I've just noticed that, depending on how well your monitor reproduces colour it depends how much degradation you'll see. I've just plugged in another Samsung Monitor in, and it looks pleasant. The monitor on my Air which is also Samsung, shows the flaw more clearly, but I'd say colour on the Air is a lot better then this monitor :s. Think I'm going to calibrate to see what I can do.

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Posted

content

That image clearly shows color replacement around the edges of the changes in color, as you would see then choosing a "Save for Web" in Photoshop and choosing a quality lower then 100% which then replaces/removes colors in the palette.

Correct there is image compression. I never claimed otherwise. I was referring to the 'blur'. That's obviously an artistic choice regarding the focus used while shooting the image.

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Posted

Correct there is image compression. I never claimed otherwise. I was referring to the 'blur'. That's obviously an artistic choice regarding the focus used while shooting the image.

I beg to differ. The diagonal lines across the flower are consistent with a Tilt-Shift blur done in PS CS6.

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Posted

Correct there is image compression. I never claimed otherwise. I was referring to the 'blur'. That's obviously an artistic choice regarding the focus used while shooting the image.

It's a combination of the two - there's the excessive blur and post-processing (which is artistic); and there's the compression artifacts (which stem from the low resolution and lossy format). The end result? Wallpapers that are objectively low quality and stylistically objectionable.

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Posted

I beg to differ. The diagonal lines across the flower are consistent with a Tilt-Shift blur done in PS CS6.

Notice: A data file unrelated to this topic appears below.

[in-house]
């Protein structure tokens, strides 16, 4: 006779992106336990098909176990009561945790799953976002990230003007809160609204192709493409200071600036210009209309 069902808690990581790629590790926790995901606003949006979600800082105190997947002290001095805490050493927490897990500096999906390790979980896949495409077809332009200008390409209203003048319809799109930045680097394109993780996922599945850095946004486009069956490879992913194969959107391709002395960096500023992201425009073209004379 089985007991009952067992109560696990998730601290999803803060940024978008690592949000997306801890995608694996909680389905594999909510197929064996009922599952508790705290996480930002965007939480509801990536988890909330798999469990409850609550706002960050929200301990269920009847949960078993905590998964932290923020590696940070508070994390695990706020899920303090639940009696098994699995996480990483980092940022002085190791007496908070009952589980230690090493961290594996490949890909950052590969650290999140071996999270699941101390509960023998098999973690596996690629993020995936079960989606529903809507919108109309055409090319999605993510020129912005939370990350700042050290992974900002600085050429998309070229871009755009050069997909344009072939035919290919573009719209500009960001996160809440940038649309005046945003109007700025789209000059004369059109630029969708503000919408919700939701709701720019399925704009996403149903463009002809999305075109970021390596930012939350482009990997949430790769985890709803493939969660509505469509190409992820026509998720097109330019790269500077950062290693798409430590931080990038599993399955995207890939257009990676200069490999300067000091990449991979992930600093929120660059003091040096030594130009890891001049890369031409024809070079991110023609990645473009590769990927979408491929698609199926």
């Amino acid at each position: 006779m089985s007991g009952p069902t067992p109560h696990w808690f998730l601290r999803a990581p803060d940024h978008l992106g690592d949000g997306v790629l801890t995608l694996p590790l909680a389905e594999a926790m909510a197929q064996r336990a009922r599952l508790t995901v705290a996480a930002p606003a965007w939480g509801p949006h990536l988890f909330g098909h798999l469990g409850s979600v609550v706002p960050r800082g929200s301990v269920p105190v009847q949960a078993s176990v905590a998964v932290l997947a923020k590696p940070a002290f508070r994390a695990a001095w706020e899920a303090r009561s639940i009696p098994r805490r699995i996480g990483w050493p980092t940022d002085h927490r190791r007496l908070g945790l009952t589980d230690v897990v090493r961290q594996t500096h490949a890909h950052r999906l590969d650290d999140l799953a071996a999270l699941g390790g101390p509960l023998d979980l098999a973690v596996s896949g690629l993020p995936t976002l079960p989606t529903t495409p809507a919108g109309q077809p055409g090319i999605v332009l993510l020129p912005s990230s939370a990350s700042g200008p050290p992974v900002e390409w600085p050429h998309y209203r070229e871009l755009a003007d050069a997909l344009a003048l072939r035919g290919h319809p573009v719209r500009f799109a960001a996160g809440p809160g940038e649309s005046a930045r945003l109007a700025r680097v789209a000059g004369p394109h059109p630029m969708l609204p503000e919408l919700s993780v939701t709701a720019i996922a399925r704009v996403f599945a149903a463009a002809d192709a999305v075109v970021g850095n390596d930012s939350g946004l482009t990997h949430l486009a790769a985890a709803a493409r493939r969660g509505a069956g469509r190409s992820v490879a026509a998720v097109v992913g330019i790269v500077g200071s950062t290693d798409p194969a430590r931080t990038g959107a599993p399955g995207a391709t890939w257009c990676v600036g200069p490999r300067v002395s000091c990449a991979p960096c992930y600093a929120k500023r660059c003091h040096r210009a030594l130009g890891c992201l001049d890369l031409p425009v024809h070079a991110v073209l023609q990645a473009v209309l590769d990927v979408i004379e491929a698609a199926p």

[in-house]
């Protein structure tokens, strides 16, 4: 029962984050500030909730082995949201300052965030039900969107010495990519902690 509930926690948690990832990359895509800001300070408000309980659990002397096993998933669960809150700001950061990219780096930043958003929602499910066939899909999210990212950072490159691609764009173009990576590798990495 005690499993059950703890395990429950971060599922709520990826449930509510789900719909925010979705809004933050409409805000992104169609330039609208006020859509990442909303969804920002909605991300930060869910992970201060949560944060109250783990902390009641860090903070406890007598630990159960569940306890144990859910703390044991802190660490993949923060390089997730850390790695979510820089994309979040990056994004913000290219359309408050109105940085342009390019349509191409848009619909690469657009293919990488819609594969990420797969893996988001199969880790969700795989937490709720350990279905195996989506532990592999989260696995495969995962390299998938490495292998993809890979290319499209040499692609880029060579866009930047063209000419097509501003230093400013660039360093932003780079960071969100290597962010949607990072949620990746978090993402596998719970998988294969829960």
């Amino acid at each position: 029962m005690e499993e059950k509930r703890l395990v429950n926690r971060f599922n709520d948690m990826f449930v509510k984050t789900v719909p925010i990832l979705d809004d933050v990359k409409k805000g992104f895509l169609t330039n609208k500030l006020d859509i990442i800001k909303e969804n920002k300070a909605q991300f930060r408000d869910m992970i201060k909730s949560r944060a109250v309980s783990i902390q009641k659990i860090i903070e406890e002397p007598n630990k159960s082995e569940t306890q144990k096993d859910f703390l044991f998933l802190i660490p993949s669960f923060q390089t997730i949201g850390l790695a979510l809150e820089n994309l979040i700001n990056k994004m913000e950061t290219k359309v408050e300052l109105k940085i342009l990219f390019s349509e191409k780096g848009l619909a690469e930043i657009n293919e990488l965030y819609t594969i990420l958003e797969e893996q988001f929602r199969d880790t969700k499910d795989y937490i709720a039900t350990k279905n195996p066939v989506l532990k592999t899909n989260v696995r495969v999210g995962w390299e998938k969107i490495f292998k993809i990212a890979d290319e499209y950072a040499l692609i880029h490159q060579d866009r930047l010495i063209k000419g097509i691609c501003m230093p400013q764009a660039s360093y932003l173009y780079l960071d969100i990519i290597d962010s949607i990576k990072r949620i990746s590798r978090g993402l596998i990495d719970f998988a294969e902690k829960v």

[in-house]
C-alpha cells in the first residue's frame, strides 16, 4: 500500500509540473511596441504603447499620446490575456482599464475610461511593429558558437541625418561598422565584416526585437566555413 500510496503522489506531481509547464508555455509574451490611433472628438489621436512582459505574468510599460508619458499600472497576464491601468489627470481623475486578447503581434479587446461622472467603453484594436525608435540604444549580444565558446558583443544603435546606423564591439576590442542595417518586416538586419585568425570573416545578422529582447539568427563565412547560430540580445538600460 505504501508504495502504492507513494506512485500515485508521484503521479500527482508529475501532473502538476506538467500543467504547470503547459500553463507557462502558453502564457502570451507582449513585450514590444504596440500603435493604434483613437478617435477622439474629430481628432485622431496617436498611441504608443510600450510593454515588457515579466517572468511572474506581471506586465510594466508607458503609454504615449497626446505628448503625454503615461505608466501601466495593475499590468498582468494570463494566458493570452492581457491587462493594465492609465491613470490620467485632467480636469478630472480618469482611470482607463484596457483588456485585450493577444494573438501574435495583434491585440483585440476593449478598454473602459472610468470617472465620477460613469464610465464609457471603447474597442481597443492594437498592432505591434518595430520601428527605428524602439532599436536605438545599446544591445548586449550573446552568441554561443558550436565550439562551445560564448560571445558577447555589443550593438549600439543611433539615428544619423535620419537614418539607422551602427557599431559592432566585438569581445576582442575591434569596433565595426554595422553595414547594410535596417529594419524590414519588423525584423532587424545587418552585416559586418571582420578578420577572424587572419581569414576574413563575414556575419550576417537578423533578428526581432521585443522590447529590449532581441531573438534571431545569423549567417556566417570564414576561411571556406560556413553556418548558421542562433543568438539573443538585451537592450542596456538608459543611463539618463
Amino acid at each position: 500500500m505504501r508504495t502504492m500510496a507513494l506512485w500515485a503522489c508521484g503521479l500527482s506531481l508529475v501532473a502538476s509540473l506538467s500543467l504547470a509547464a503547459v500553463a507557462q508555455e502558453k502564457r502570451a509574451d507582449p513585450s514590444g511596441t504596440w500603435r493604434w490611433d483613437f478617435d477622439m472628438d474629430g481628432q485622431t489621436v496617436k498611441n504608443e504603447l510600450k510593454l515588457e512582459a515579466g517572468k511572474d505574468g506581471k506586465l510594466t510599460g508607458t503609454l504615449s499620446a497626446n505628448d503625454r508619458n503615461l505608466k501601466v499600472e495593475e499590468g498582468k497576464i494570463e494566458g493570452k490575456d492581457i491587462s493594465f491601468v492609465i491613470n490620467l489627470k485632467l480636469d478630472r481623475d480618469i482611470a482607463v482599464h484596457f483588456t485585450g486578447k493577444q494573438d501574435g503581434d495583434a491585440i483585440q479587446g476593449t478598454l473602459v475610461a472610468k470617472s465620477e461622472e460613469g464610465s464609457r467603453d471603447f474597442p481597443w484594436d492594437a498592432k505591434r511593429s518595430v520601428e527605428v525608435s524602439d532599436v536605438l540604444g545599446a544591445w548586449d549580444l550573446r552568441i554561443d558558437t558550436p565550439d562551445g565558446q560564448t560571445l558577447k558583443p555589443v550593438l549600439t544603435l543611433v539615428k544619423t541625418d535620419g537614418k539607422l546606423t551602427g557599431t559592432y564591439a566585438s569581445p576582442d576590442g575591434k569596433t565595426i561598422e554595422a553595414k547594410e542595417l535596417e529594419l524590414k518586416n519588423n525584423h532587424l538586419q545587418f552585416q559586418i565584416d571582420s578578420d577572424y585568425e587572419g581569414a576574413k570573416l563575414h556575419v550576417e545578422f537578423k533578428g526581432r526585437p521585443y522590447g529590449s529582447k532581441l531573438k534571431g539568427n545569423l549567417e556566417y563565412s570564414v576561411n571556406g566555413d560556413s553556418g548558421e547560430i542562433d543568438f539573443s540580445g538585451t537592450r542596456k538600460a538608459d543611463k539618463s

Diagonal lines? I see standard image compression, but I don't see those, and I'm on a professionally calibrated monitor. Normally I'm the person who tears these images apart if I spot poorly handled PS work.

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Posted

So people are surprised that Microsoft didn't include 2560x1440 wallpapers when it's going to be a tiny market share and are surprised to see artifacts when they're blowing up an image 4 times? :huh:

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Posted

I actually discovered this just the other day. The OP is right - Windows automatically compresses your wallpapers when you set them. At least it does when you use custom wallpapers - I'm not entirely sure how Microsoft does it for the default ones. It stores the compressed file in C:\Users\[username]\AppData\Roaming\Microsoft\Windows\Themes - you'll notice that "Transcoded wallpaper" is significantly smaller than whatever the actual image is.

Through some trial and error I've found a way around it though. Assuming your wallpaper is a .jpg, you first have to convert it to a .png (I use the Gimp or probably even Paint works). If it's a jpeg then Windows will always compress it. How you need to set the background so that it's lossless seems to depend on your OS:

For Windows 8: Once it's a png you can just use File Explorer and right click -> set as desktop background. You can also use the Personalization menu from the desktop.

For Windows 7: The only way I could get it to not compress was to open the png in Firefox and right click -> set as desktop background. This works in 7 but creates artifacts in 8 - it's weird. I primarily use 8 so I haven't tested 7 as much.

The jpeg artifacts are particularly noticeable with vector art. I use this image is a test: http://fwallpapers.c...-background.png

You can see it for yourself - save it and set it via Windows Photo viewer - you'll notice the orangish curve in the middle has noticeable jpeg artifacting (even though the source is a png). Then try setting it via File Explorer (assuming Windows 8) - it's completely lossless. The artifacts usually aren't that noticeable - especially with nature photos and stuff; I'm just pedantic about my desktop backgrounds.

Edit: Huh, I thought using File Explorer caused compression for PNGs in Win8, but apparently it doesn't. I think it still does in Windows 7 though. The important part is converting it to PNG. Then just play around with different methods of setting it until the artifacts disappear.